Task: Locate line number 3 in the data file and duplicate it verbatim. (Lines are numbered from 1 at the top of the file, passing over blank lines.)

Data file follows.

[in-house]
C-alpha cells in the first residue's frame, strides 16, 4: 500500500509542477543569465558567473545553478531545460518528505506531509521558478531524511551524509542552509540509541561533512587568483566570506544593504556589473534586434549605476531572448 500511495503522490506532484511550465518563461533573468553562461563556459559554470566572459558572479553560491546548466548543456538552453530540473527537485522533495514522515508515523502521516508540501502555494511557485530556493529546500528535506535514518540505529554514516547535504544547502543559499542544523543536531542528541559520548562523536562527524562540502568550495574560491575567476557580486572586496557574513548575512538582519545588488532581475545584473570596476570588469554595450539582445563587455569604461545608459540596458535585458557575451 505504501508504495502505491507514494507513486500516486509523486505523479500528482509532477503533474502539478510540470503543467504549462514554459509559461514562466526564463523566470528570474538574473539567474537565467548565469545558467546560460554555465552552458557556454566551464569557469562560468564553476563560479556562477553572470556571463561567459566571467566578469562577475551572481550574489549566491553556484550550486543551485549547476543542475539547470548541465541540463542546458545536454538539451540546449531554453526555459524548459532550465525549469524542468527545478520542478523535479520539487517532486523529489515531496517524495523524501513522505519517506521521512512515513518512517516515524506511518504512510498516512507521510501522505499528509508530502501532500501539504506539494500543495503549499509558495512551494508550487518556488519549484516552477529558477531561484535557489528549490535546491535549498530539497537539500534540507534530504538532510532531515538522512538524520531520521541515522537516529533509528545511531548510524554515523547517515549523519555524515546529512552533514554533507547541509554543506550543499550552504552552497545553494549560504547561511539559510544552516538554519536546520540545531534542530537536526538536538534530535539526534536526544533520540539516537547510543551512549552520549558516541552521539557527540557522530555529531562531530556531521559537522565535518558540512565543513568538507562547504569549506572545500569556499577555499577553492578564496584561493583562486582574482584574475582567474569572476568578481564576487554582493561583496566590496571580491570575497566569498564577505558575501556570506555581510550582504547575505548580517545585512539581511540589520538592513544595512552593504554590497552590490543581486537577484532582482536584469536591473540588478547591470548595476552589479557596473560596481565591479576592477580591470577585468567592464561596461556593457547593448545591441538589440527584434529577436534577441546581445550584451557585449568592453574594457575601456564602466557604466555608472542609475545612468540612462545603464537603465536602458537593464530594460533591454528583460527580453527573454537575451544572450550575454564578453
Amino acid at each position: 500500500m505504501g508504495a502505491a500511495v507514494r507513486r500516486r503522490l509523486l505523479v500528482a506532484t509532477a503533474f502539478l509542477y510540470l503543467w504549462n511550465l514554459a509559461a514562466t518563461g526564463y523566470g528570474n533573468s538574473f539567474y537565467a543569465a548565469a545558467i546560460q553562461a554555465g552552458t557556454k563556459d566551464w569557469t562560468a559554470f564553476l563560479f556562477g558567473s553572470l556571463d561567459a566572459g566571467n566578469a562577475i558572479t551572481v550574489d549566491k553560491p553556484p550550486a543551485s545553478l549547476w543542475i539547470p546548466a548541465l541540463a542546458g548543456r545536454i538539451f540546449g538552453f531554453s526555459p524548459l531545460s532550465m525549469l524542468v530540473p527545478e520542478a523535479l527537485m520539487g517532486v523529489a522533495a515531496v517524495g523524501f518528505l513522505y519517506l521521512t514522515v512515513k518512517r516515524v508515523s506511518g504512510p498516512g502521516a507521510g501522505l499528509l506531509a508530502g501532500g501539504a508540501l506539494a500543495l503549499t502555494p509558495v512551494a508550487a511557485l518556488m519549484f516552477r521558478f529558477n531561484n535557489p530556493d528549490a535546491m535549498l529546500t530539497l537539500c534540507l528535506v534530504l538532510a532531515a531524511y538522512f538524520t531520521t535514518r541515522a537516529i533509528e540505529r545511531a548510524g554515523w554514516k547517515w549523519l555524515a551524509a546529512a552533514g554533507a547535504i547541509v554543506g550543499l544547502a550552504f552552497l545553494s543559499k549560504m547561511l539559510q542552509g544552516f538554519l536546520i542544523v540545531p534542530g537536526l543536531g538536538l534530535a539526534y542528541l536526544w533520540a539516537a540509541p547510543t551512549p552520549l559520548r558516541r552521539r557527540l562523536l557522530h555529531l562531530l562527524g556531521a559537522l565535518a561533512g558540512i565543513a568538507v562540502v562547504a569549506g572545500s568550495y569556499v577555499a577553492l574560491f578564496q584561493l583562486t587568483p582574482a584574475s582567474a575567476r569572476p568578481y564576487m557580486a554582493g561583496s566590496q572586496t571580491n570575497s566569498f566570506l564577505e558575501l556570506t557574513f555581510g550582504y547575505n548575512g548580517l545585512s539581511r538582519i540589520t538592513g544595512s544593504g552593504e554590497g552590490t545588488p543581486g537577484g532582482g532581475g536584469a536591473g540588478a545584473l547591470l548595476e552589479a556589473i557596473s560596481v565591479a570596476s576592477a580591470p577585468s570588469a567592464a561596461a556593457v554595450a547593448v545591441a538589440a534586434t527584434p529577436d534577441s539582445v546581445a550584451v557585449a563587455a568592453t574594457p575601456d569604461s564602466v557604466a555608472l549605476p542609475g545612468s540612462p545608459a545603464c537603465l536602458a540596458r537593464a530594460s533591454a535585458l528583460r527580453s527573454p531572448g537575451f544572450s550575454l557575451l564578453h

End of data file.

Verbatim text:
Amino acid at each position: 500500500m505504501g508504495a502505491a500511495v507514494r507513486r500516486r503522490l509523486l505523479v500528482a506532484t509532477a503533474f502539478l509542477y510540470l503543467w504549462n511550465l514554459a509559461a514562466t518563461g526564463y523566470g528570474n533573468s538574473f539567474y537565467a543569465a548565469a545558467i546560460q553562461a554555465g552552458t557556454k563556459d566551464w569557469t562560468a559554470f564553476l563560479f556562477g558567473s553572470l556571463d561567459a566572459g566571467n566578469a562577475i558572479t551572481v550574489d549566491k553560491p553556484p550550486a543551485s545553478l549547476w543542475i539547470p546548466a548541465l541540463a542546458g548543456r545536454i538539451f540546449g538552453f531554453s526555459p524548459l531545460s532550465m525549469l524542468v530540473p527545478e520542478a523535479l527537485m520539487g517532486v523529489a522533495a515531496v517524495g523524501f518528505l513522505y519517506l521521512t514522515v512515513k518512517r516515524v508515523s506511518g504512510p498516512g502521516a507521510g501522505l499528509l506531509a508530502g501532500g501539504a508540501l506539494a500543495l503549499t502555494p509558495v512551494a508550487a511557485l518556488m519549484f516552477r521558478f529558477n531561484n535557489p530556493d528549490a535546491m535549498l529546500t530539497l537539500c534540507l528535506v534530504l538532510a532531515a531524511y538522512f538524520t531520521t535514518r541515522a537516529i533509528e540505529r545511531a548510524g554515523w554514516k547517515w549523519l555524515a551524509a546529512a552533514g554533507a547535504i547541509v554543506g550543499l544547502a550552504f552552497l545553494s543559499k549560504m547561511l539559510q542552509g544552516f538554519l536546520i542544523v540545531p534542530g537536526l543536531g538536538l534530535a539526534y542528541l536526544w533520540a539516537a540509541p547510543t551512549p552520549l559520548r558516541r552521539r557527540l562523536l557522530h555529531l562531530l562527524g556531521a559537522l565535518a561533512g558540512i565543513a568538507v562540502v562547504a569549506g572545500s568550495y569556499v577555499a577553492l574560491f578564496q584561493l583562486t587568483p582574482a584574475s582567474a575567476r569572476p568578481y564576487m557580486a554582493g561583496s566590496q572586496t571580491n570575497s566569498f566570506l564577505e558575501l556570506t557574513f555581510g550582504y547575505n548575512g548580517l545585512s539581511r538582519i540589520t538592513g544595512s544593504g552593504e554590497g552590490t545588488p543581486g537577484g532582482g532581475g536584469a536591473g540588478a545584473l547591470l548595476e552589479a556589473i557596473s560596481v565591479a570596476s576592477a580591470p577585468s570588469a567592464a561596461a556593457v554595450a547593448v545591441a538589440a534586434t527584434p529577436d534577441s539582445v546581445a550584451v557585449a563587455a568592453t574594457p575601456d569604461s564602466v557604466a555608472l549605476p542609475g545612468s540612462p545608459a545603464c537603465l536602458a540596458r537593464a530594460s533591454a535585458l528583460r527580453s527573454p531572448g537575451f544572450s550575454l557575451l564578453h